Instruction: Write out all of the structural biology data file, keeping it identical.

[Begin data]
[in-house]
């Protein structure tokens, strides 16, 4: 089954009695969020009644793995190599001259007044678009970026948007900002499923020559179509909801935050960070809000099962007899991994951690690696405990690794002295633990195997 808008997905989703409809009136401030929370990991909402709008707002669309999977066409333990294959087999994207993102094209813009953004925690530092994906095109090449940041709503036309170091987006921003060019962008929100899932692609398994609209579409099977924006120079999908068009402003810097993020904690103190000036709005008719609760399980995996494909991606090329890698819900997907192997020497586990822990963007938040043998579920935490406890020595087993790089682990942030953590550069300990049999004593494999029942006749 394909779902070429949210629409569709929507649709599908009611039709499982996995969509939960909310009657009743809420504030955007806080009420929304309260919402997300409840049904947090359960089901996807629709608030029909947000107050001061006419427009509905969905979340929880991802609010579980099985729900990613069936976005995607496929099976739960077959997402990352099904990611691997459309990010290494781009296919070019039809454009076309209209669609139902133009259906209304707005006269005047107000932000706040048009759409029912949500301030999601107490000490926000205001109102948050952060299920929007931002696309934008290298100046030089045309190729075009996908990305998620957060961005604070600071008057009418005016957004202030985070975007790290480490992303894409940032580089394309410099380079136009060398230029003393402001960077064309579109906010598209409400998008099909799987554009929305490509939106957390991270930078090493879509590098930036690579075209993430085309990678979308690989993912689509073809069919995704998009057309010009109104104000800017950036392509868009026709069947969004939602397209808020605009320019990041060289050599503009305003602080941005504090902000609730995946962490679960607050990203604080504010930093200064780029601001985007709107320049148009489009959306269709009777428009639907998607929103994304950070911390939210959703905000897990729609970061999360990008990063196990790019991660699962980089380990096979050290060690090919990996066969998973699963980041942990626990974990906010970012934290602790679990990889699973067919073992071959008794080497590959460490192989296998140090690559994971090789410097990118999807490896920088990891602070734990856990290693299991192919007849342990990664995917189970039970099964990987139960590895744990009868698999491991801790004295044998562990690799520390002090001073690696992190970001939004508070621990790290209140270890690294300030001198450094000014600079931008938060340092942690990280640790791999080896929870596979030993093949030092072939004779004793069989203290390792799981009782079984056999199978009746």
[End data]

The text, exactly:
[in-house]
């Protein structure tokens, strides 16, 4: 089954009695969020009644793995190599001259007044678009970026948007900002499923020559179509909801935050960070809000099962007899991994951690690696405990690794002295633990195997 808008997905989703409809009136401030929370990991909402709008707002669309999977066409333990294959087999994207993102094209813009953004925690530092994906095109090449940041709503036309170091987006921003060019962008929100899932692609398994609209579409099977924006120079999908068009402003810097993020904690103190000036709005008719609760399980995996494909991606090329890698819900997907192997020497586990822990963007938040043998579920935490406890020595087993790089682990942030953590550069300990049999004593494999029942006749 394909779902070429949210629409569709929507649709599908009611039709499982996995969509939960909310009657009743809420504030955007806080009420929304309260919402997300409840049904947090359960089901996807629709608030029909947000107050001061006419427009509905969905979340929880991802609010579980099985729900990613069936976005995607496929099976739960077959997402990352099904990611691997459309990010290494781009296919070019039809454009076309209209669609139902133009259906209304707005006269005047107000932000706040048009759409029912949500301030999601107490000490926000205001109102948050952060299920929007931002696309934008290298100046030089045309190729075009996908990305998620957060961005604070600071008057009418005016957004202030985070975007790290480490992303894409940032580089394309410099380079136009060398230029003393402001960077064309579109906010598209409400998008099909799987554009929305490509939106957390991270930078090493879509590098930036690579075209993430085309990678979308690989993912689509073809069919995704998009057309010009109104104000800017950036392509868009026709069947969004939602397209808020605009320019990041060289050599503009305003602080941005504090902000609730995946962490679960607050990203604080504010930093200064780029601001985007709107320049148009489009959306269709009777428009639907998607929103994304950070911390939210959703905000897990729609970061999360990008990063196990790019991660699962980089380990096979050290060690090919990996066969998973699963980041942990626990974990906010970012934290602790679990990889699973067919073992071959008794080497590959460490192989296998140090690559994971090789410097990118999807490896920088990891602070734990856990290693299991192919007849342990990664995917189970039970099964990987139960590895744990009868698999491991801790004295044998562990690799520390002090001073690696992190970001939004508070621990790290209140270890690294300030001198450094000014600079931008938060340092942690990280640790791999080896929870596979030993093949030092072939004779004793069989203290390792799981009782079984056999199978009746």